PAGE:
PURPOSE: We develop a methodology for designing perimetric screening procedures, using Octopus perimeters as a case study.
METHODS: The process has three stages: analytically determining specificity and number of presentations required for different multisampling suprathreshold schemes at a single location of the visual field, ranking visual field locations by their positive predictive value (PPV) for glaucoma, and determining a pass/fail criteria for the test. For the case study the Octopus G-program visual field test pattern is used, and a dataset of 385 glaucoma and 86 normal patients.
RESULTS: Using a 1-of-3 sampling strategy at a level equal to the 95 percentile of normal observers gave the most robust specificity under the influences of false-negative responses using an average of 1.5 presentations per location. The PPV analysis gave 19 locations that completely classified our glaucomatous data. A further 9 points were added to screen for nonglaucomatous loss. The final stage found that insisting that 3 locations are missed for the screening to fail gave a simulated specificity and sensitivity of approximately 95% for unreliable responders.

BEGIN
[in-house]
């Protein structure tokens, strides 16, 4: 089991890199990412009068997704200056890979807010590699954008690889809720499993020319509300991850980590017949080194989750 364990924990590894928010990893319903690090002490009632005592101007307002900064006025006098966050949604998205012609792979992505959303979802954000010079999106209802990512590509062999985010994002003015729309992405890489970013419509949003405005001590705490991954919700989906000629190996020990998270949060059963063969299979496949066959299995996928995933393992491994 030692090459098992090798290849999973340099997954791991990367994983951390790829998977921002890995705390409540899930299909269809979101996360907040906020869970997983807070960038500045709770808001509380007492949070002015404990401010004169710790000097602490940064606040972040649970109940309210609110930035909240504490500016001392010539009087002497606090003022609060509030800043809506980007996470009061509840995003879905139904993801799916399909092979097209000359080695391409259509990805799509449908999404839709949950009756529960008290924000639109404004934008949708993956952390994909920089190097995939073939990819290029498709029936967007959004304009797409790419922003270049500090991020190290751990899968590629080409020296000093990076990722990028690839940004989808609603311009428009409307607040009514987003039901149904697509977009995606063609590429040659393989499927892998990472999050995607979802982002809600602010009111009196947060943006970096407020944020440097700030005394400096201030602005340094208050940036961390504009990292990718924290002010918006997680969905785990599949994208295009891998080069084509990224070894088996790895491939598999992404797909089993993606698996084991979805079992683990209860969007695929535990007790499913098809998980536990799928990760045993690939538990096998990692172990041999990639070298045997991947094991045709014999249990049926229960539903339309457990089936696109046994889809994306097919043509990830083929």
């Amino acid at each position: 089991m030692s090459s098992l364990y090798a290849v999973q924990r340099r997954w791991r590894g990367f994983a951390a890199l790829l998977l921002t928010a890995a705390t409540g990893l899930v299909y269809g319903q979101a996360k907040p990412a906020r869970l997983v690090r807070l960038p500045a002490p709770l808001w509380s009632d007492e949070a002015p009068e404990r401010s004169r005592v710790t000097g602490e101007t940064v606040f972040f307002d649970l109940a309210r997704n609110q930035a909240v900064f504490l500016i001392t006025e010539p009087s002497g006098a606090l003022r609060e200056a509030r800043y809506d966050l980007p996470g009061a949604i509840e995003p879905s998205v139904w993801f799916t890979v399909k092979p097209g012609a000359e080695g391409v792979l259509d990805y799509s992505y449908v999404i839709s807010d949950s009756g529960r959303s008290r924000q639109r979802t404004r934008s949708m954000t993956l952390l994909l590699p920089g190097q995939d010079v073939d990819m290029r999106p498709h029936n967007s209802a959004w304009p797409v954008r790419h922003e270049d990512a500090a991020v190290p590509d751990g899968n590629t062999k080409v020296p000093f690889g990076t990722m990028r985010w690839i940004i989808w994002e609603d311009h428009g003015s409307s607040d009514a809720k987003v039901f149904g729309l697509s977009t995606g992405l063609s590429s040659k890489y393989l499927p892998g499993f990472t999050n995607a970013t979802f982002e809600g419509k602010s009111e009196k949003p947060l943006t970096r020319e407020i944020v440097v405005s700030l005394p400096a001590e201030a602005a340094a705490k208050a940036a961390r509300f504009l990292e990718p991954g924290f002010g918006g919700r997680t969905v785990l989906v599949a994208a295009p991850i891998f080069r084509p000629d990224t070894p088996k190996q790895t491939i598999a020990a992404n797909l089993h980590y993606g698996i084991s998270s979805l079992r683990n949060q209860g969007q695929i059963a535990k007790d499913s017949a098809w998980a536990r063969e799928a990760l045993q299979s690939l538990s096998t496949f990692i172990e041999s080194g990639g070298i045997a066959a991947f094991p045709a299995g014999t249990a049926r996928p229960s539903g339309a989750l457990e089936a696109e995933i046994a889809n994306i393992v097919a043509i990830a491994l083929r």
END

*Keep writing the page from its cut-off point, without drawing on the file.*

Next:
CONCLUSIONS: Our method gives a principled approach to choosing between the many parameters of a visual field screening procedure. We have developed a procedure for the Octopus that should terminate in less than 1 minute for normal observers with high specificity and sensitivity to glaucoma.
TRANSLATIONAL RELEVANCE: Visual field screening is used in community settings and eye care practice. This study provides a principled approach to the development of such screening procedures and details a new procedure.